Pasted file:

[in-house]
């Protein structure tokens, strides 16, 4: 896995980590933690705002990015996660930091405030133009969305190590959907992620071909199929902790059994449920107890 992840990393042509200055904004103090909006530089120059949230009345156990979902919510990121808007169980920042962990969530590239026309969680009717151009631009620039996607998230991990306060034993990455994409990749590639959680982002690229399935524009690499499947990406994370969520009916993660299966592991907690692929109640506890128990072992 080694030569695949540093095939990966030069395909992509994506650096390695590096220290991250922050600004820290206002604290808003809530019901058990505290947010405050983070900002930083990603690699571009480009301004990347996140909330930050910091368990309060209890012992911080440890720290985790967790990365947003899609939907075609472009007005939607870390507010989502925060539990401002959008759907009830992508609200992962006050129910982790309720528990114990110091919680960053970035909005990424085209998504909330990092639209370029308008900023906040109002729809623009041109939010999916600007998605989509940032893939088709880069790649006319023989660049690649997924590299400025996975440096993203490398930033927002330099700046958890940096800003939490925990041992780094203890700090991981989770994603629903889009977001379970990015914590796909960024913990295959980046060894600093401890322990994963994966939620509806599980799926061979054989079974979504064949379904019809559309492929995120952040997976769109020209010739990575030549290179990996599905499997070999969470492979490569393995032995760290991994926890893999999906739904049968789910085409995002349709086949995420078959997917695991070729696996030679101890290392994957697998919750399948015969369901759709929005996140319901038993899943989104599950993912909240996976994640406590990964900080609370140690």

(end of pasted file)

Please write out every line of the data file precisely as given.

[in-house]
């Protein structure tokens, strides 16, 4: 896995980590933690705002990015996660930091405030133009969305190590959907992620071909199929902790059994449920107890 992840990393042509200055904004103090909006530089120059949230009345156990979902919510990121808007169980920042962990969530590239026309969680009717151009631009620039996607998230991990306060034993990455994409990749590639959680982002690229399935524009690499499947990406994370969520009916993660299966592991907690692929109640506890128990072992 080694030569695949540093095939990966030069395909992509994506650096390695590096220290991250922050600004820290206002604290808003809530019901058990505290947010405050983070900002930083990603690699571009480009301004990347996140909330930050910091368990309060209890012992911080440890720290985790967790990365947003899609939907075609472009007005939607870390507010989502925060539990401002959008759907009830992508609200992962006050129910982790309720528990114990110091919680960053970035909005990424085209998504909330990092639209370029308008900023906040109002729809623009041109939010999916600007998605989509940032893939088709880069790649006319023989660049690649997924590299400025996975440096993203490398930033927002330099700046958890940096800003939490925990041992780094203890700090991981989770994603629903889009977001379970990015914590796909960024913990295959980046060894600093401890322990994963994966939620509806599980799926061979054989079974979504064949379904019809559309492929995120952040997976769109020209010739990575030549290179990996599905499997070999969470492979490569393995032995760290991994926890893999999906739904049968789910085409995002349709086949995420078959997917695991070729696996030679101890290392994957697998919750399948015969369901759709929005996140319901038993899943989104599950993912909240996976994640406590990964900080609370140690």